Sara: When we first started production, the song that came out of the show wasn’t suppose to land on their album. However, the band really fell in love with “Take Me To The River” and so it made the cut for their album. That was a huge surprise to us and we were thrilled. I don’t think How Hits Made directly influenced the album but I do think the themes of the show – wanting to take your band to the next level, figuring out how to make music a career, etc – were all aspects that inspired this album. I think they wanted to create music that could be enjoyed by a wider audience, music that resonated with fans, shorter songs that can translate to radio, etc.
Chris:Well, I think the collection of songs on Jackson’s Big Sky was an honest and real reflection of the band at that time. I might be biased but I like to think that this objective might have ignited the pace at which they hit the studio and released the EP.
5.) Explain what you consider to be some of the biggest struggles you witnessed during your time documenting this all. Similarly, what kind of positive realizations or opportunities arose?
Chris: I think Great Caesar was the perfect subject for the first series of this show. Their struggles were real. Dealing with major personnel issues, assessing how far you can push a creative career and trying to forecast how long you have to do that isn’t just a struggle that a musician has to deal with, it’s a struggle that most young entrepreneurs have.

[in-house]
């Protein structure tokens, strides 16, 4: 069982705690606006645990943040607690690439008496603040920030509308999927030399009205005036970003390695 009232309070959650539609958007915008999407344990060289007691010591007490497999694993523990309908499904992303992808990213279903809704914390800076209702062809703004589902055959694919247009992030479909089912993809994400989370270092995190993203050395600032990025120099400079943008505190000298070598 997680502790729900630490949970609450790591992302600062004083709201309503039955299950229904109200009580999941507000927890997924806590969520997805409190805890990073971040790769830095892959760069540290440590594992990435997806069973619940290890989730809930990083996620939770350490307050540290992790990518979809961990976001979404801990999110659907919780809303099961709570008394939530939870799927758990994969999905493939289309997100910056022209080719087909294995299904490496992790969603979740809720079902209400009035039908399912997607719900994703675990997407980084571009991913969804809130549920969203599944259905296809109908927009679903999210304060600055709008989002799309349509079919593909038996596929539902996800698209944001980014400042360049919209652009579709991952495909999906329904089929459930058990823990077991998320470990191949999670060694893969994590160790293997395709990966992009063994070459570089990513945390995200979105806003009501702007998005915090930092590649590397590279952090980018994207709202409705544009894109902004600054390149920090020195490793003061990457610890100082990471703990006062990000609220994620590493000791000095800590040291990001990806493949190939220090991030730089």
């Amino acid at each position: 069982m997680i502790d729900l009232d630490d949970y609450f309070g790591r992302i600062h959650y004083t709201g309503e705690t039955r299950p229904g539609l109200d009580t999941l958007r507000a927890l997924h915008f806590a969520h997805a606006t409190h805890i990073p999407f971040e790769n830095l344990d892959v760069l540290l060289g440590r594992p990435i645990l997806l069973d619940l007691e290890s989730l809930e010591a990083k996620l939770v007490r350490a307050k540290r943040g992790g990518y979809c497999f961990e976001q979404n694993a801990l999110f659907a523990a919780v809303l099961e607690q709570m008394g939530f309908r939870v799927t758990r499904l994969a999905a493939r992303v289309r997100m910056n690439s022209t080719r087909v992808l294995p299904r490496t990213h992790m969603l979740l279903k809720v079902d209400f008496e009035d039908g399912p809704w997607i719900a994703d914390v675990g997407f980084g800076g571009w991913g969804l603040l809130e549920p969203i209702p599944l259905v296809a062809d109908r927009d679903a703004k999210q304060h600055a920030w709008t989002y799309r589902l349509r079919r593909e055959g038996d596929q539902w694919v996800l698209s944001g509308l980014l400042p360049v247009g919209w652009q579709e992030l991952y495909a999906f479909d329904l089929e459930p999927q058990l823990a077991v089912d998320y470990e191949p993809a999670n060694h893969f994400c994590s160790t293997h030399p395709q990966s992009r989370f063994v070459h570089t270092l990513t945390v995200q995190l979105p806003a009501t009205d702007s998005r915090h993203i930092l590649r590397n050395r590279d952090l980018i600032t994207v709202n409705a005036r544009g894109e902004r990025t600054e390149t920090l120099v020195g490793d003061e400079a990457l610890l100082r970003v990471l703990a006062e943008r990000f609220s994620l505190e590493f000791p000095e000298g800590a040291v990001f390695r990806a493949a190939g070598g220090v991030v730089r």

I think the story of Great Caesar isn’t the story of a band that continues to struggle, but it’s more of a story about a collective of people who are using their unique resources and identities to create something larger than themselves.
6.) In your opinion, what can other indie artists writing with the ‘hit song’ in mind learn from Great Caesar’s experiences in 2016?
Sara: The guys in band say that having a band is like running a small business, if you want to make it a career you have to work at everyday like a 9-5 and not everyone has that privilege, so you need to prioritize playing and practicing after work or before class or in the morning before your significant other wakes up.
Chris: Personally I think the biggest takeaway from Great Caesar’s story is that you can’t step up to the plate swinging for the fences. You have to be realistic, and be the best you can be at what you do. If the negatives outweigh the positives, then you need to reassess why you do what you do.
7.) As curators of a music site like Play Too Much, what was the most profound lesson or realization you shared during this production, whether it’s in terms of the industry, songwriting or something else?